Julian Jessop, from Capital Economics, says the existing sanctions cut Iranian supplies of oil by 1m to 1.5m b/d. In the end they would have knocked out up to 3m b/d in various ways. This will start to come onto the market instead as the sanctions are softened.

Meanwhile, Libya is picking itself up from the floor after separatist militia forces reduced the country to anarchy last year, blockading key export terminals. The oil minister said this week that crude output has tripled since the summer to more than 600,000 b/d as the El Sharara field comes back on stream. Libya may add 1m b/d to global supply this year.

Bank of America says a simultaneous return of Iran and Libya could add up to 3m b/d. Just a third of this “positive supply shock” could shave $20 off the world oil price, unless OPEC’s fractious cartel can slash output quickly enough to offset it. We should expect hot words at OPEC summits, and plenty of cheating.

It is hazardous to make any assumptions about Mid-East politics, not least with the Shia-Sunni conflict spreading from Iraq and Syria to threaten the whole region in what looks disturbingly like the onset of the Catholic-Lutheran showdown in Europe’s Thirty Years War – a blood-letting that ended only with mutual exhaustion and bankruptcy at the Treaty of Westphalia in 1648.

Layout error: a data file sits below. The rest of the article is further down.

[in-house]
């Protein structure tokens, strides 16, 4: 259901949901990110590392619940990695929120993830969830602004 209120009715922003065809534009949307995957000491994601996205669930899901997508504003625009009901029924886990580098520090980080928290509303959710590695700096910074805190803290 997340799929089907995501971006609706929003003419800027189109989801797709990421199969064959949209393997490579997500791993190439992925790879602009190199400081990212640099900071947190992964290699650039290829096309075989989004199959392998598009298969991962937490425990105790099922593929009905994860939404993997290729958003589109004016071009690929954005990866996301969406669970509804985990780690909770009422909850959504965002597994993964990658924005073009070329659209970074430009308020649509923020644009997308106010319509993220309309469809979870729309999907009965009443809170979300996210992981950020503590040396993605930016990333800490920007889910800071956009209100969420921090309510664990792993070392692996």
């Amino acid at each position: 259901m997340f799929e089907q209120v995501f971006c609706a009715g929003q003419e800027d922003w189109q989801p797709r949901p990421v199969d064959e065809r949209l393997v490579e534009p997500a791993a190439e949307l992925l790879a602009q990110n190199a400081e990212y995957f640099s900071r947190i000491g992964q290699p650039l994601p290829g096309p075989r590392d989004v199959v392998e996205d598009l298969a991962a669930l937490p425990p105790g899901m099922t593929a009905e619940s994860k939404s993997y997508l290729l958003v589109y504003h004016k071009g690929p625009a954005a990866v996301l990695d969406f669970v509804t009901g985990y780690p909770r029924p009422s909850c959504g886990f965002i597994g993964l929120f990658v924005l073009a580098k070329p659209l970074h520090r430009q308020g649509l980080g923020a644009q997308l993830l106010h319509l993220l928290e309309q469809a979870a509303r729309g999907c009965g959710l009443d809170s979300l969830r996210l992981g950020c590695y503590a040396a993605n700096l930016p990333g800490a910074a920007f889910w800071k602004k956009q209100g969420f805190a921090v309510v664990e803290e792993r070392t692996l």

The uprising by Sunnis in the Iraqi region of Anbar has revived fears of a full-blown civil war. The Islamic State of Iraq and Syria has seized control of Fallujah and Ramadi. Iraqi oil output has crashed to 2m b/d as Al Qaeda attacks the Kirkuk-Ceyhan pipeline. The United Nations said 8,868 people were killed last year in Iraq, nearly all civilians.

Iraq is clearly a long way from becoming a 6m b/d petro-superpower by the end of the decade, as predicted by the International Energy Agency last year. Yet the latest turmoil cuts both ways for oil prices. Any calming of tensions could lead to a rapid rebound in output. Indeed, HSBC expects Iraqi and Kurdish production to rise to 3.5m b/d by the end of the year despite the conflict.

Oil bulls says global economic recovery is strong enough to soak up any rise in supply. Perhaps, but Simon Ward at Henderson Global Investors says the world money supply rolled over in November and is now flashing amber warnings.

His key gauge – real six-month M1 – for the G7 rich states and E7 emerging market economies has slowed to 2.3pc from 3.7pc last May. It acts as an early warning indicator, six months ahead. This suggest that global growth may soon fade. “Global risks are rising. The cycle already looks mature by historical standards,” he said.

The growth of broad M3 money in the US has slowed to 4.6pc even before Fed tapering cuts off stimulus. In the eurozone it is has been near zero for the past six months.

The latest data from China are very weak, with M2 growth falling to 13.6pc in December from 14.2pc in November as the authorities tighten. It is the change in pace that matters. China looks eerily like the US in 2007 when broad money buckled.